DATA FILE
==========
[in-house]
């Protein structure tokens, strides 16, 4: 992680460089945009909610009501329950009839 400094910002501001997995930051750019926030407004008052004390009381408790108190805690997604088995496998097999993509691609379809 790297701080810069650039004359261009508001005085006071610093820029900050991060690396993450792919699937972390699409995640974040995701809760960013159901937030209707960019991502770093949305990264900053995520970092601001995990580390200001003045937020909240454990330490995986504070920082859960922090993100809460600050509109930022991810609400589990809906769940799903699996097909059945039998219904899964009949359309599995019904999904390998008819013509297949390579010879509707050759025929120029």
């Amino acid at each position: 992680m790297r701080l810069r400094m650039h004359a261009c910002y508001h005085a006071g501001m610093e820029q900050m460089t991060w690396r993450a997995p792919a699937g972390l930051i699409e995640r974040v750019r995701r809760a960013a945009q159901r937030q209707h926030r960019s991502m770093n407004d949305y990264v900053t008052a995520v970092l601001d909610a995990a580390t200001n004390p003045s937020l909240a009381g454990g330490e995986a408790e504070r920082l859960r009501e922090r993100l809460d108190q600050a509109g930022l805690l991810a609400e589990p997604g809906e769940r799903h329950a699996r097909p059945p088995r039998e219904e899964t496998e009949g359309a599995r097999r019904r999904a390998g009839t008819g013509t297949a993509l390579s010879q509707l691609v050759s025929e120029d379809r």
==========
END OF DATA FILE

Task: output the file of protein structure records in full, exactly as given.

[in-house]
């Protein structure tokens, strides 16, 4: 992680460089945009909610009501329950009839 400094910002501001997995930051750019926030407004008052004390009381408790108190805690997604088995496998097999993509691609379809 790297701080810069650039004359261009508001005085006071610093820029900050991060690396993450792919699937972390699409995640974040995701809760960013159901937030209707960019991502770093949305990264900053995520970092601001995990580390200001003045937020909240454990330490995986504070920082859960922090993100809460600050509109930022991810609400589990809906769940799903699996097909059945039998219904899964009949359309599995019904999904390998008819013509297949390579010879509707050759025929120029």
């Amino acid at each position: 992680m790297r701080l810069r400094m650039h004359a261009c910002y508001h005085a006071g501001m610093e820029q900050m460089t991060w690396r993450a997995p792919a699937g972390l930051i699409e995640r974040v750019r995701r809760a960013a945009q159901r937030q209707h926030r960019s991502m770093n407004d949305y990264v900053t008052a995520v970092l601001d909610a995990a580390t200001n004390p003045s937020l909240a009381g454990g330490e995986a408790e504070r920082l859960r009501e922090r993100l809460d108190q600050a509109g930022l805690l991810a609400e589990p997604g809906e769940r799903h329950a699996r097909p059945p088995r039998e219904e899964t496998e009949g359309a599995r097999r019904r999904a390998g009839t008819g013509t297949a993509l390579s010879q509707l691609v050759s025929e120029d379809r």